Gazzy Garcia, the 18 year old rapper better known as Lil Pump, just dropped his long-awaited album, Harverd Dropout, on Friday. With more than a year’s worth of memes and press backing up the anticipation for the album, one question can finally be answered: Was the wait worth all the hype?
The short answer is: Yes.
The album starts off with the track “Drop Out,” a song with a comically simple, yet energetic, trap beat, the majority of the lines beginning with the phrase, “dropped out,” repetition being characteristic of Lil Pump. The rest of the album follows a similar formula.
Many people have criticized the young rapper for his repetitive, unsubstantial lyrics and clunky beats in the past. I’ve never found this to be a valid reason to hate on the rapper. Songs off the album like, “I Love It (feat. Kanye West),” and “Stripper Name (feat. YG and 2 Chainz)” are particularly goofy and repetitive, but they accomplish exactly what Lil Pump is trying to do with his music; his songs are purely fun.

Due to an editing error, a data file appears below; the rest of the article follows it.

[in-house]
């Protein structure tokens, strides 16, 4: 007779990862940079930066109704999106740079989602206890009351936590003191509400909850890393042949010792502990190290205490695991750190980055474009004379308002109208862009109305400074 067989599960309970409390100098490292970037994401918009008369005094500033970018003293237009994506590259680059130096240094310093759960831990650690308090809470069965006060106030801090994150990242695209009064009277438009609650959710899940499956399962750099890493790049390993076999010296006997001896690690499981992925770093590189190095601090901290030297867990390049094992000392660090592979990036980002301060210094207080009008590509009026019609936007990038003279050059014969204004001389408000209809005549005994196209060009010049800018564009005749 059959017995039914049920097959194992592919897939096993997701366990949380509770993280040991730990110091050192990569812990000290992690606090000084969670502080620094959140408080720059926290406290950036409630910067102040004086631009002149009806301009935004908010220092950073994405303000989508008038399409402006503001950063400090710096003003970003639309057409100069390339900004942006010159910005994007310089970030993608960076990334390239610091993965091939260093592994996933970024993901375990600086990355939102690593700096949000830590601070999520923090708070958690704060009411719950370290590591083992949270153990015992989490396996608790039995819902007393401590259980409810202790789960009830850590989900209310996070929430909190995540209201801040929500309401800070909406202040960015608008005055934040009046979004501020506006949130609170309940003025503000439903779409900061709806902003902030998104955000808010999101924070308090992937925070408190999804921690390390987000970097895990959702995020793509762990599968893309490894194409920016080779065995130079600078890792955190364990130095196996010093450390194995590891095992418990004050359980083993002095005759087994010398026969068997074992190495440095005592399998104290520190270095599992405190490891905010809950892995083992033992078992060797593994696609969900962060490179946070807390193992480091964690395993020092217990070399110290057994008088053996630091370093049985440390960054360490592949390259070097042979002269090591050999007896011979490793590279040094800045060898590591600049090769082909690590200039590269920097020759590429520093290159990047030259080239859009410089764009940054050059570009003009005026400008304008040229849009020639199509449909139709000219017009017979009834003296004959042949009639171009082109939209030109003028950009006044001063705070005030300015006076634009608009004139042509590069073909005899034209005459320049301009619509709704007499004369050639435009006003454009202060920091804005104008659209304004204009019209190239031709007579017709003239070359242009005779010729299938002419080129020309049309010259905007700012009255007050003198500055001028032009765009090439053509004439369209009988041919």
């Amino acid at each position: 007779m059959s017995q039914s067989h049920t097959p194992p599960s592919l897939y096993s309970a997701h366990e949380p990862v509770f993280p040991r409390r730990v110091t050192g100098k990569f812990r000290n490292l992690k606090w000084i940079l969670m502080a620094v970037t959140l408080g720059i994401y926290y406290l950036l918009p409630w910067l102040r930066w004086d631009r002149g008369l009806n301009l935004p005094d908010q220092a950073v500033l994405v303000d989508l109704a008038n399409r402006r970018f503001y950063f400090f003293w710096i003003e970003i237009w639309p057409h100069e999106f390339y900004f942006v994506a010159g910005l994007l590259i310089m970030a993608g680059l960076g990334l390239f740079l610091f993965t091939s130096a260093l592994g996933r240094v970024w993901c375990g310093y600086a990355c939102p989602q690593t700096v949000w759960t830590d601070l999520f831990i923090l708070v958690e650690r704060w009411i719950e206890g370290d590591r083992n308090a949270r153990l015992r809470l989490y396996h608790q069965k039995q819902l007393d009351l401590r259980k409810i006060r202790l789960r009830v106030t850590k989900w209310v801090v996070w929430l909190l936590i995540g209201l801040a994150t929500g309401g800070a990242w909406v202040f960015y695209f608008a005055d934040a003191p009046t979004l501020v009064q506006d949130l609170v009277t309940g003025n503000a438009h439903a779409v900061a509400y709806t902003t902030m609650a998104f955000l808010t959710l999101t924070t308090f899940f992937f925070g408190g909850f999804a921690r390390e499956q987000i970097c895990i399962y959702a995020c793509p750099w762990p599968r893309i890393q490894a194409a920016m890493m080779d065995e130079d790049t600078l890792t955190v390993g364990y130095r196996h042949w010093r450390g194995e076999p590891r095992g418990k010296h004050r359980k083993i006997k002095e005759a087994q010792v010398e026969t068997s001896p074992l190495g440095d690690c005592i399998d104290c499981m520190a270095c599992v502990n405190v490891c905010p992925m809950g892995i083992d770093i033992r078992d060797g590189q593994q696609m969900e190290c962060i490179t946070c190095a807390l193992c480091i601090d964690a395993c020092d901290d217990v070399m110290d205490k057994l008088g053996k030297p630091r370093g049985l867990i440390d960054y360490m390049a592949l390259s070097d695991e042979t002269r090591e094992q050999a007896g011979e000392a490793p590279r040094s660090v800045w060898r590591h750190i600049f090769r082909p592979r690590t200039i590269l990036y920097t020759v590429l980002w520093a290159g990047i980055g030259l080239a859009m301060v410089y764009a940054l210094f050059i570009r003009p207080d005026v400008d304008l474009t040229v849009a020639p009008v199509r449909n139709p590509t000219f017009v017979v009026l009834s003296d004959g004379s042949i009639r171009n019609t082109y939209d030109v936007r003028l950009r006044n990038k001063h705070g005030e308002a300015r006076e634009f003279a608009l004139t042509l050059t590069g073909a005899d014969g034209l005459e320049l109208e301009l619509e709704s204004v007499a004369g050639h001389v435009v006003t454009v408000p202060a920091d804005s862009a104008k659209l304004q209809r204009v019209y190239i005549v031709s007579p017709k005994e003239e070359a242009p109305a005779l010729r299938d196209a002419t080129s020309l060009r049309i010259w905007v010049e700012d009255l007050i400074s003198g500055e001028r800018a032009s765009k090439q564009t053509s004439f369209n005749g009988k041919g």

I could do a full critical analysis of each track on Harverd Dropout, but honestly, there is nothing to say about one track that couldn’t be said about the others. Lil Pump is formulaic, but that’s okay!
I think a lot of the time, people review Lil Pump like they are reviewing artists like J. Cole or Kendrick Lamar. In other words, they are looking for depth where depth isn’t meant to be found.
It is okay to critique J. Cole for being too corny because he’s trying to be serious. His lyrics are meant to be full of hidden meanings and messages about America’s social and political climate. If his lyrics fail to get his message across in a meaningful way, then it makes perfect sense to find fault with his music.
To employ the same rhetoric while reviewing a Lil Pump album would be idiotic.
Lil Pump isn’t trying to make a statement, he is just trying to make fun party songs. The young rapper isn’t concerned with writing deep, insightful lyrics, so why are critics so upset when he repeats the same word over and over? Pump has crafted his own catchy, low-brow sound that isn’t meant to be over-analyzed. In the end, it’s good party music.
In that regard, Harverd Dropout is a phenomenal album. Every beat hits equally as hard as the last. Every song has a memorable hook and clever, goofy puns.
The album is entertaining. It doesn’t have to be anything more than that. Music is allowed to be fun. Stop over-analyzing Lil Pump and let him be a fun, spunky kid. If music is about free expression, then stop expecting it to be profound 100% of the time and, instead, take the time to listen to and enjoy it.